DAMAN DISTRICT, Kandahar Province – Like every other weekend, Mawlawi Abdul Rahman kick-starts his motorcycle for the two-hour journey back home. A cleric in Hakim Jan village in Daman district, 70 kilometers away from Kandahar’s provincial center, Abdul Rahman is riding home to Kandahar city.
In 2013, when Abdul Rahman, 35, first started working in Hakim Jan village, the road connecting the village to Kandahar, the Spin-Boldak main road, was not paved. Rocky terrain and the long commute time meant that he could visit his family only once a month. “At that time, the road was too muddy and there was water-logging in many parts of the road,” he says. “It was normal to see a car stranded and muddied along the road.”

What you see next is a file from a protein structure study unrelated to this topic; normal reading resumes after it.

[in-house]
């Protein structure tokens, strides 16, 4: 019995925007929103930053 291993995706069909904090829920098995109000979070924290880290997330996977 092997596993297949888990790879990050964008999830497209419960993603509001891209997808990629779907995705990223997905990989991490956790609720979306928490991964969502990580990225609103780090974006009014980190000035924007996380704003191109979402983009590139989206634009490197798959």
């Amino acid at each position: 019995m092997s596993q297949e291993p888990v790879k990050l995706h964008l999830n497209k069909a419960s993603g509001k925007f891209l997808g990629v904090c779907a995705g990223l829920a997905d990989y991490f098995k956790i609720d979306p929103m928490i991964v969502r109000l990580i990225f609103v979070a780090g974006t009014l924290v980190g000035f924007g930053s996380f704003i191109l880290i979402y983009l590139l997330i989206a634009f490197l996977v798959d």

The challenging road conditions delayed access to basic essential services, such as health centers, especially in cases of emergency like childbirth. “Cars used to break down often and commuting made life hard for people here,” says Abdul Rahman.
However, the situation has changed significantly now that the Afghanistan Rural Access Project (ARAP) has asphalted the road between the village and the city. “When the road was paved, I bought a motorcycle to get home easily,” Abdul Rahman says.